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Ticketing platform SeatGeek has signed Facebook up as a distribution partner, allowing sports fans and gig-goers to buy tickets directly through the world’s biggest social network.

Though SeatGeek is better known as an aggregator and secondary ticketing marketplace for resellers, the company announced last year that it would begin to target rightsholders with a new primary ticketing platform. However, SeatGeek Open wasn’t pitched as a destination for buying and selling tickets; rather, it offered an API for third-party companies to implement wherever they wished.

A ride-sharing company may want to sell tickets to events it regularly drives to, for example, or a record label may wish to sell to fans through its website. And a sports team may want to leverage SeatGeek to sell its own tickets through Facebook.

And this is exactly how SeatGeek’s partnership with Facebook is kicking off.

SeatGeek + Facebook

The first company to tap this new tie-up between SeatGeek and Facebook is Sporting Kansas City, a soccer team with an average attendance of around 20,000.

SeatGeek was already an official primary ticketing partner of Major League Soccer (MLS), and by extension Sporting Kansas City, which effectively allows a club’s tickets to be sold on any website or application of a team’s choosing, providing the website or app in question is under the organizer’s direct control or in a partnership with SeatGeek. And that is basically what today’s announcement with Facebook is all about — it will allow any company that runs events to sell tickets through SeatGeek on Facebook.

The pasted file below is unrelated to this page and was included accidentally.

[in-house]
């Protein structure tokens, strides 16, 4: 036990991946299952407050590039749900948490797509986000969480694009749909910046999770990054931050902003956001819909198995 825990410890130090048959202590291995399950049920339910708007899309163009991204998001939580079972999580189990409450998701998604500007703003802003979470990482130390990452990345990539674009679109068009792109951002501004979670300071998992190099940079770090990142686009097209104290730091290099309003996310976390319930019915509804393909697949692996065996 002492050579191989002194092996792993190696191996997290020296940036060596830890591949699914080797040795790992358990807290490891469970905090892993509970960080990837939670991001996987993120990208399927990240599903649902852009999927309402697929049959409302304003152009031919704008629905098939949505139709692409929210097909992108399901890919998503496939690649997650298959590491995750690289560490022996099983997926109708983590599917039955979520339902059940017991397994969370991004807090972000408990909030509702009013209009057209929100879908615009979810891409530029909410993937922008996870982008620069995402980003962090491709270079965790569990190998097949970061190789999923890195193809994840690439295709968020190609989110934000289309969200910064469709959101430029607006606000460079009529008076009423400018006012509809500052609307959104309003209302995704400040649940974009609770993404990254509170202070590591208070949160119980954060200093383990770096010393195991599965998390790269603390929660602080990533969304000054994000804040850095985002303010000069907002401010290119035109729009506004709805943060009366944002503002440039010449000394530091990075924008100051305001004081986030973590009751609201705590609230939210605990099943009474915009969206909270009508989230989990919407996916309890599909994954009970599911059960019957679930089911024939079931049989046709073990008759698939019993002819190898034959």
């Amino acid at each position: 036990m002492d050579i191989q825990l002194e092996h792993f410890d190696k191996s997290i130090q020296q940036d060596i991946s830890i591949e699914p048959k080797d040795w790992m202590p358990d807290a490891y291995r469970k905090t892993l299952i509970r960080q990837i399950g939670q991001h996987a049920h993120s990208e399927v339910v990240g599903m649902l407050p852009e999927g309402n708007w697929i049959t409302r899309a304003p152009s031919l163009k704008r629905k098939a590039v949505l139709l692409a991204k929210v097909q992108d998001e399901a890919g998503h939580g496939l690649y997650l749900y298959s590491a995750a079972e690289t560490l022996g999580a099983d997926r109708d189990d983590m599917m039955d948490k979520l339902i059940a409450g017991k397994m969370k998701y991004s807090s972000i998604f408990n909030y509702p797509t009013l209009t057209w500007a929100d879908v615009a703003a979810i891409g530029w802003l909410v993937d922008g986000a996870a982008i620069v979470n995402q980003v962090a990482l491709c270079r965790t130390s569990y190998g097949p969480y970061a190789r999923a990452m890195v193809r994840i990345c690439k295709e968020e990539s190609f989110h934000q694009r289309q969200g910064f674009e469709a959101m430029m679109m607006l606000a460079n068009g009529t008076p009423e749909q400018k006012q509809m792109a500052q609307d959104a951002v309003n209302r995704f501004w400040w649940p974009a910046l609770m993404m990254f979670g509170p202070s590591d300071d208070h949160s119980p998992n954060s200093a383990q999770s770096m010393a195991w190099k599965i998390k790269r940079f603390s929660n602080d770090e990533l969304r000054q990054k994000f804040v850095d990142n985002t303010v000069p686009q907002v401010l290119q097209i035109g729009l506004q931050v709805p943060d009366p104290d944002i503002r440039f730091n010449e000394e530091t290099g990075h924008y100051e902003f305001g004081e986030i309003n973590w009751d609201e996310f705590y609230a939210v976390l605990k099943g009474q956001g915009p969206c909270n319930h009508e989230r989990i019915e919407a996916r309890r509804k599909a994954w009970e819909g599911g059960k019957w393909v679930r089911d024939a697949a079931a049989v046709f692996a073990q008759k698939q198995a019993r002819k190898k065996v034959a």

Above: Sporting KC tickets on Facebook

Above: Sporting KC: Buy ticket

For Facebook, this partnership serves as yet another conduit to increase its stickiness and ensure people stay on the site. It’s similar to tie-ups Facebook previously announced with Eventbrite and Ticketmaster. And for SeatGeek, well, it’s a major step forward in terms of encouraging other companies to adopt its primary ticketing API, as Facebook has one of the biggest reaches of any platform on earth.

“Through our open API approach, an open ticketing ecosystem will create opportunities to increase distribution, empower teams and artists to sell on the platforms of their choice, and eliminate fraud through a process of barcode verification,” the company said in a statement. “At the end of the day, our goal is to increase discovery of live events by using the power of the open web, putting tickets where fans are already spending time online.”


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